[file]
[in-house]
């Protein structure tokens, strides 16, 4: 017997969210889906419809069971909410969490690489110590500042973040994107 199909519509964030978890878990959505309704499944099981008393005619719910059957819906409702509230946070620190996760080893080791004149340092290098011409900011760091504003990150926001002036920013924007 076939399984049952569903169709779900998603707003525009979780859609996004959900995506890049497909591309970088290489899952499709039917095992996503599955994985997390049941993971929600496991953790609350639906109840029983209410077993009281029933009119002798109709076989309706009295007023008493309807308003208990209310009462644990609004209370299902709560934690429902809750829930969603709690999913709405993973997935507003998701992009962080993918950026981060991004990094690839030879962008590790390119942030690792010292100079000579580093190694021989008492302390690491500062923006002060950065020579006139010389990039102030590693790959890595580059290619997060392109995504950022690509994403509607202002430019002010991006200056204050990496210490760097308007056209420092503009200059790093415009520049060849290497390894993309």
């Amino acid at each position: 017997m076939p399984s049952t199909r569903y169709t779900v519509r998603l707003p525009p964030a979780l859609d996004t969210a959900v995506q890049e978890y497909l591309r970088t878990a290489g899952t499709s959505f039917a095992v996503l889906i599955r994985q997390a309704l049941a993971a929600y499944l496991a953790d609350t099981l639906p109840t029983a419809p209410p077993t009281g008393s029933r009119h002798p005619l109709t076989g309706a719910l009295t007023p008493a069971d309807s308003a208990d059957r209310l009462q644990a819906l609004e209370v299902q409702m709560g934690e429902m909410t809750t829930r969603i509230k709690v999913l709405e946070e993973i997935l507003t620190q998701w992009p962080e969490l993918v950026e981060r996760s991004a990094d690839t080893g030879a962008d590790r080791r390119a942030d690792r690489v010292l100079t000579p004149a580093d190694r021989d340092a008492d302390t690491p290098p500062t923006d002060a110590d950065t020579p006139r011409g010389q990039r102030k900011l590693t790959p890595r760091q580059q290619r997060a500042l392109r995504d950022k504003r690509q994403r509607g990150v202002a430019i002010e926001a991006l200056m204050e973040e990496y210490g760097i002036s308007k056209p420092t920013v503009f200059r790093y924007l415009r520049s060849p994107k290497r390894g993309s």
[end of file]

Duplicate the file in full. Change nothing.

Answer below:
[in-house]
């Protein structure tokens, strides 16, 4: 017997969210889906419809069971909410969490690489110590500042973040994107 199909519509964030978890878990959505309704499944099981008393005619719910059957819906409702509230946070620190996760080893080791004149340092290098011409900011760091504003990150926001002036920013924007 076939399984049952569903169709779900998603707003525009979780859609996004959900995506890049497909591309970088290489899952499709039917095992996503599955994985997390049941993971929600496991953790609350639906109840029983209410077993009281029933009119002798109709076989309706009295007023008493309807308003208990209310009462644990609004209370299902709560934690429902809750829930969603709690999913709405993973997935507003998701992009962080993918950026981060991004990094690839030879962008590790390119942030690792010292100079000579580093190694021989008492302390690491500062923006002060950065020579006139010389990039102030590693790959890595580059290619997060392109995504950022690509994403509607202002430019002010991006200056204050990496210490760097308007056209420092503009200059790093415009520049060849290497390894993309």
């Amino acid at each position: 017997m076939p399984s049952t199909r569903y169709t779900v519509r998603l707003p525009p964030a979780l859609d996004t969210a959900v995506q890049e978890y497909l591309r970088t878990a290489g899952t499709s959505f039917a095992v996503l889906i599955r994985q997390a309704l049941a993971a929600y499944l496991a953790d609350t099981l639906p109840t029983a419809p209410p077993t009281g008393s029933r009119h002798p005619l109709t076989g309706a719910l009295t007023p008493a069971d309807s308003a208990d059957r209310l009462q644990a819906l609004e209370v299902q409702m709560g934690e429902m909410t809750t829930r969603i509230k709690v999913l709405e946070e993973i997935l507003t620190q998701w992009p962080e969490l993918v950026e981060r996760s991004a990094d690839t080893g030879a962008d590790r080791r390119a942030d690792r690489v010292l100079t000579p004149a580093d190694r021989d340092a008492d302390t690491p290098p500062t923006d002060a110590d950065t020579p006139r011409g010389q990039r102030k900011l590693t790959p890595r760091q580059q290619r997060a500042l392109r995504d950022k504003r690509q994403r509607g990150v202002a430019i002010e926001a991006l200056m204050e973040e990496y210490g760097i002036s308007k056209p420092t920013v503009f200059r790093y924007l415009r520049s060849p994107k290497r390894g993309s």